Gamification. It’s what makes the world go around. Or at least it’s what makes Call of Duty sell.
For the uninitiated, gamification is the application of game-design elements—rewards levels, rules—into non-game contexts. It’s the way that businesses, social media and yes, even Call of Duty, hack into our brains to exploit our natural inclinations towards simplicity, achievement and competition.
And it’s more ubiquitous than you think. Popular study application Quizlet utilizes game-based learning methods to attract more than 20 million students monthly. Enterprise giants like Cisco and FedEx along with virtually every airline deploy simulation programs in order to train employees. Weight loss and fitness companies have been utilizing point based structures for years. The Weight Watchers program is still firmly rooted in its SmartPoints based system. TV’s “The Biggest Loser” … well, it was a thing for a while. And, in a chillingly dystopian move, China recently announced plans to introduce gamification elements into a “social credit” system. Under this proposed structure, citizens would be ranked by their trustworthiness, credit history, personal taste and social connections. Essentially creating a national leader board, but instead of fantasy football, it scores the lives and fates of 1.3 billion people.
Come to think of it, nearly every way that we engage online integrates elements of gamification. Log in to LinkedIn or Facebook and you’ll be confronted with tasks to complete such as adding contacts or completing your profile. Sidebars allow you to track your progress on likes, shares, friends, and connections. Notifications nuzzle your mammalian brain with artificial red urgency, prompting you to click and get a small surge of dopamine (Yes, there’s a reason every social media site is blue, it makes you feel safe and defended).
The reason gamification works is its roots in cognitive psychology and behaviorism. It makes users feel in control. It stimulates our objective-oriented brains with challenge and rewards. Perhaps we’re more wired into the Darwinian notion of “survival of the fittest” than we thought. It is, after all, the oldest game in biology.
Gamification inserts itself especially well in marketing and sales, where the competitive aspects can encourage a rising tide that lifts all boats. But one of its biggest strengths arises from the ways that it can bring about intuitive, simplification of actions. For example, by automating performance data and offering it in an easily digestible format, all teams, from marketing and sales to administration, have the same level of visibility and understanding. This can cut down on internal email usage and knowledge gaps between departments.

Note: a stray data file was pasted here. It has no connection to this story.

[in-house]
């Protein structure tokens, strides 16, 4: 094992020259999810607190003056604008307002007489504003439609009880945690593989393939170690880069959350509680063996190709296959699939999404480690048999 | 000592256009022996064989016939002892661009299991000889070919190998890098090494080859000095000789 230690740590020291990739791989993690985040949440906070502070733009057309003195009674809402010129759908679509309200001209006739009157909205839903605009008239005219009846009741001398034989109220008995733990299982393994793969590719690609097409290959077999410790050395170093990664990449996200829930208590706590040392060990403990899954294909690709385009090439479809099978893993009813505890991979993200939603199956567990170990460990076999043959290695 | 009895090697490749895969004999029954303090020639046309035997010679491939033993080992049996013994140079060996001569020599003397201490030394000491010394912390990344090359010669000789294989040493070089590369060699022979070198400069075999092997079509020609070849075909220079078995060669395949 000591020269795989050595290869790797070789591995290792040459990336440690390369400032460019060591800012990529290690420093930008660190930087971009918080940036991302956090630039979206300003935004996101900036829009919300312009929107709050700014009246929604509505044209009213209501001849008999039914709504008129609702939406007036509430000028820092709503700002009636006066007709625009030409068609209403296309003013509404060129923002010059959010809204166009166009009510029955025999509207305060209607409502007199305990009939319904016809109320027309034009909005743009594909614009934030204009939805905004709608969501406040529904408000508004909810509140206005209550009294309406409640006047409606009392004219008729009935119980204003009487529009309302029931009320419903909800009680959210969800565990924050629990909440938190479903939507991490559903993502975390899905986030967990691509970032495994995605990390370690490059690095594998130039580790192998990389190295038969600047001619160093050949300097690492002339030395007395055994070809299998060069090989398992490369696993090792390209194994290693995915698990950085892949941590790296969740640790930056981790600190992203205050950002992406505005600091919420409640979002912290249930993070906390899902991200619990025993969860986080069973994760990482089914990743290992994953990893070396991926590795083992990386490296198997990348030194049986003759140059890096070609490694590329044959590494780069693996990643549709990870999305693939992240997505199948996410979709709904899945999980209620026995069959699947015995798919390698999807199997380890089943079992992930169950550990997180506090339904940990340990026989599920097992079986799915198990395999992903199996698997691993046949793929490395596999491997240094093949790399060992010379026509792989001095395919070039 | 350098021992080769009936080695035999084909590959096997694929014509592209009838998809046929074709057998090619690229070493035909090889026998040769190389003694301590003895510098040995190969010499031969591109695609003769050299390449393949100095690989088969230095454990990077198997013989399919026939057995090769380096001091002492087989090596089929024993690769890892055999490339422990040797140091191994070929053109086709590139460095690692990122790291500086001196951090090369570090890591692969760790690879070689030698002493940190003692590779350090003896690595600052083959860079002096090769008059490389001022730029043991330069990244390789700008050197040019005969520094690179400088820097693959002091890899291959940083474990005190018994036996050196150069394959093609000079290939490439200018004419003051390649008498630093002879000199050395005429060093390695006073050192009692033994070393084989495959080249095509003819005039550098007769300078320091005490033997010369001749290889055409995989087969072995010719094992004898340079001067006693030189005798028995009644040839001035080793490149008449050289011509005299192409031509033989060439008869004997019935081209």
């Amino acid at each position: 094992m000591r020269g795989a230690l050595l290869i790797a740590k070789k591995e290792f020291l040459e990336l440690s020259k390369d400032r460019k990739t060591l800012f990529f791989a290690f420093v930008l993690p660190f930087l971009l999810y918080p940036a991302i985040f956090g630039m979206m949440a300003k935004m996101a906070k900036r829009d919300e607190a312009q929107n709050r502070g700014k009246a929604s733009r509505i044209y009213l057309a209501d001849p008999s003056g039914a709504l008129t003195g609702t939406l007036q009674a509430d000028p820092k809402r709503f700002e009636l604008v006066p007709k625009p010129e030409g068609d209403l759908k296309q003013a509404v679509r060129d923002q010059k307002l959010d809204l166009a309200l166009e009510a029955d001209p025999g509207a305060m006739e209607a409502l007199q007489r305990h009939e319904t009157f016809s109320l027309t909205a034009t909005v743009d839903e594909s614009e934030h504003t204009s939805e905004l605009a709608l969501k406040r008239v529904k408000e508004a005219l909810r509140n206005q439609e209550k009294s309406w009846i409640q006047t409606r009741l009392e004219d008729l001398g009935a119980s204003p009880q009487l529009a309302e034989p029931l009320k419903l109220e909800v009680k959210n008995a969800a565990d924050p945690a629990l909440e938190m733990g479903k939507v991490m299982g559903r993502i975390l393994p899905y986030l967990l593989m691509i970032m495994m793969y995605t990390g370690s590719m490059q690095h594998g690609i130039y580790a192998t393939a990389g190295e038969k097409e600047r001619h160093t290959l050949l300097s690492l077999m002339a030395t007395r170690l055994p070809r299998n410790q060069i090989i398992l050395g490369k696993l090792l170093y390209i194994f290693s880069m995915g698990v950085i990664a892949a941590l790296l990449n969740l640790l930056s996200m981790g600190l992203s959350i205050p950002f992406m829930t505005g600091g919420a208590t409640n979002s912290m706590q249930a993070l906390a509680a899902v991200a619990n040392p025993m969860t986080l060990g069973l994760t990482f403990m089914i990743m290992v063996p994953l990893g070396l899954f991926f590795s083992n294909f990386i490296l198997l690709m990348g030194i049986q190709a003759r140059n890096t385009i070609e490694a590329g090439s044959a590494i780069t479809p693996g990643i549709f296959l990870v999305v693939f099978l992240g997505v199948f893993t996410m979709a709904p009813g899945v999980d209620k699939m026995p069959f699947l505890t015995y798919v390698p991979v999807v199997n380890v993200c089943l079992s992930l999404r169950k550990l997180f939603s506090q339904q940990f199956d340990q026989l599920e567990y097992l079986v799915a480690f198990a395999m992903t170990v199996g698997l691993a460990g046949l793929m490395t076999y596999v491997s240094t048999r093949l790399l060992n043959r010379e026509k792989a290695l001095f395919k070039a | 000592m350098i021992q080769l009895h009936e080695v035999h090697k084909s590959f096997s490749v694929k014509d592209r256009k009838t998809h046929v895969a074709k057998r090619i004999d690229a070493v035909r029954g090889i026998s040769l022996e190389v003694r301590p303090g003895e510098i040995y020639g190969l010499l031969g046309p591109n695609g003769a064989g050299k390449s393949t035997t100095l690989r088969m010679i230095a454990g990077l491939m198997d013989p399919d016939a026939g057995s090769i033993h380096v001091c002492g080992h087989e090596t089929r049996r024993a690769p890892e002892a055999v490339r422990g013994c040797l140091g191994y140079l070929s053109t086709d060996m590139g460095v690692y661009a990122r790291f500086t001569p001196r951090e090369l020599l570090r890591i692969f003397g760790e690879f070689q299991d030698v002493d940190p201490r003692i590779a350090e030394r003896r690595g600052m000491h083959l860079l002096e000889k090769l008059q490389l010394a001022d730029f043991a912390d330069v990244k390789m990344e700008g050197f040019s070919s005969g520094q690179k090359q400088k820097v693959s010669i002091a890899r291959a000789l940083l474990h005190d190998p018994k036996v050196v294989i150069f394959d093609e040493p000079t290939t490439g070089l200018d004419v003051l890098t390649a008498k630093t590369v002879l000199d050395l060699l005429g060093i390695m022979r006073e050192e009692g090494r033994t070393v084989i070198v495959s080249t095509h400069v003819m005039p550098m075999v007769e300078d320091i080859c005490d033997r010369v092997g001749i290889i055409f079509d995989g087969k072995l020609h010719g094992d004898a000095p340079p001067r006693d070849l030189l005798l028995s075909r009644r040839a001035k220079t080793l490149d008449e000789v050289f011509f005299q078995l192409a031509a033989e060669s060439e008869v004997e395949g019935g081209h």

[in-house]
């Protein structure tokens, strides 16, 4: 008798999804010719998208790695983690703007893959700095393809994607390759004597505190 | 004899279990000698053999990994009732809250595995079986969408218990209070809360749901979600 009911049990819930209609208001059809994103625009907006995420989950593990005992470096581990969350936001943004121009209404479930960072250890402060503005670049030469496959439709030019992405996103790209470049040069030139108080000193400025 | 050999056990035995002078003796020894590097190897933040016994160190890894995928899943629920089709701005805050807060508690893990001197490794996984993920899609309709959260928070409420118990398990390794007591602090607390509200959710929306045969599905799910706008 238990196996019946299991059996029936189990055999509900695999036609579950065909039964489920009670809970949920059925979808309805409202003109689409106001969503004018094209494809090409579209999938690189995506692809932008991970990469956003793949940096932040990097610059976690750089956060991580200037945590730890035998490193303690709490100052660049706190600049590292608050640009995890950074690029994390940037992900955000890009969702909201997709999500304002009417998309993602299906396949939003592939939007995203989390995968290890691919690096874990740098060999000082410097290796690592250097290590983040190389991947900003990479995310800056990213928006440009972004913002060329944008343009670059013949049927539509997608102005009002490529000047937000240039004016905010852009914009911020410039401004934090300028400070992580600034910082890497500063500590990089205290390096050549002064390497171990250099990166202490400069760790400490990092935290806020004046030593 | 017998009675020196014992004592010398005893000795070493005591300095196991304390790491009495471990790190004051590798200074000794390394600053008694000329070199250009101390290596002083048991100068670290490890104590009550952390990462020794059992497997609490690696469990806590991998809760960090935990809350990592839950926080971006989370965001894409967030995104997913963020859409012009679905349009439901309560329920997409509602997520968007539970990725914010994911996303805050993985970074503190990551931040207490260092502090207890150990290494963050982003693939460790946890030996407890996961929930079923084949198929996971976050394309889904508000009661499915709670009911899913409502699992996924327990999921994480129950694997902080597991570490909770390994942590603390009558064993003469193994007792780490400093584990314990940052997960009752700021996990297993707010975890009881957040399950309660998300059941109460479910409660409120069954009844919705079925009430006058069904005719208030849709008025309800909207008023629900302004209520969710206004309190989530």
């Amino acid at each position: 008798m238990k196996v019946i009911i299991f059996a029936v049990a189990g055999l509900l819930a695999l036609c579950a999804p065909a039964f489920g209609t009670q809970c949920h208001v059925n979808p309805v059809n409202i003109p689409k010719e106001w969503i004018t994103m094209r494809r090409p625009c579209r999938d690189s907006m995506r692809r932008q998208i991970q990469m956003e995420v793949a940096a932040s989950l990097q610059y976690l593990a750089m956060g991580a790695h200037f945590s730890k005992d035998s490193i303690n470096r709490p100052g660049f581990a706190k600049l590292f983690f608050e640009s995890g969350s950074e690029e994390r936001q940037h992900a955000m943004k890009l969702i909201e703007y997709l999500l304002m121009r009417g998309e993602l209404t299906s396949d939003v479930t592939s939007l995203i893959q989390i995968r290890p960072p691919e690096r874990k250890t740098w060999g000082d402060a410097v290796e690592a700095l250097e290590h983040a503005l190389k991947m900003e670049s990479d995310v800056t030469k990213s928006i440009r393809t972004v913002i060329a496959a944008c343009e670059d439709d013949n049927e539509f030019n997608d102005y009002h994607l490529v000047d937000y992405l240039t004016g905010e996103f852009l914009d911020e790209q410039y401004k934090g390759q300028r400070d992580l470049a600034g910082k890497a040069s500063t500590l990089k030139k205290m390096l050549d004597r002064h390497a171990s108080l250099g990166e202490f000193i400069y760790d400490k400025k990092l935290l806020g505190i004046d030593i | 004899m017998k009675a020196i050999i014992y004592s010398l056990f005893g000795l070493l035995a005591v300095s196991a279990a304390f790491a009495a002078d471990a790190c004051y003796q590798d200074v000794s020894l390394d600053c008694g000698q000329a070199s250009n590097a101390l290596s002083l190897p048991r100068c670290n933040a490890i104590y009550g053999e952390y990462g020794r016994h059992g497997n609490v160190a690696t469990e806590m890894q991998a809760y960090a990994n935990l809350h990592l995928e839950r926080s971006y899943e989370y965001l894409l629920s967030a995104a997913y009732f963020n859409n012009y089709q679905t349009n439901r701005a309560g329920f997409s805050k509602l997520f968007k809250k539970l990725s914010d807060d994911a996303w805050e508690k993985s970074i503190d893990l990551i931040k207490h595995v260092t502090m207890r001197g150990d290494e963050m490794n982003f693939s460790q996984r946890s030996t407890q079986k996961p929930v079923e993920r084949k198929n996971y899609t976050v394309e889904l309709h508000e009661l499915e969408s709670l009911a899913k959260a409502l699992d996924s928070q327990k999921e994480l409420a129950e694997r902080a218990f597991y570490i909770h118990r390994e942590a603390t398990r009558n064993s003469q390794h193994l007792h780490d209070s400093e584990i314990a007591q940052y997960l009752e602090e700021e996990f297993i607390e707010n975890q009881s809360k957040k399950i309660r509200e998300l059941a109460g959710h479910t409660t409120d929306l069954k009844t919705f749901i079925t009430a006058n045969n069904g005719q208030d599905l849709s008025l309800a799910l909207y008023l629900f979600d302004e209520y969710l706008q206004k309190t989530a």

In the world of SEO, leading companies have introduced gamification elements to their applications and websites to simplify and improve their customers’ abilities to successfully optimize for search.
Moz Pro, for example, turns website crawling and SEO research into a task-driven game that, as you make progress, charts your positioning with simple graphs, notifying you of positive and negative changes. By providing you with “objectives” to fulfill in order to rank higher, MOZ has successfully integrated gamification elements that simplify SEO for users and encourage high levels of engagement.
Another helpful tool for SEO that incorporates gamification elements is the Yoast plug in available on WordPress. Enough has been said about the value of this plug in, but for those unfamiliar, the quick run-down is this: Yoast is the most comprehensive plug in available for simplifying and improving SEO on your WordPress site. It allows you to establish title and meta data templates as well as quickly mark pages as no-index, all from the same, easily navigable dashboard. Yoast incorporates gamification elements whereby you can enter keywords you’d like to optimize for and then get graded per page. The intuitive dashboard shows exactly how well you’ve optimized for a keyword, and even offers tips and tricks to improve your overall grade.
Woorank is another company that binds gamification elements with SEO to create a simple program that encourages users to optimize their website. Similar to HubSpot’s Website Grader Tool, WooRank evaluates the site based on 50 criteria ranging from crawlability and site speed to backlinks and metadata. Depending on which tier membership option you choose, you can re-crawl your site while making adjustments according to Woorank’s recommendations. For example, to compress certain image sizes, whether to use block or in-line, or what keywords should be used and where. By completing recommendations, users are able to see their overall website score go up.
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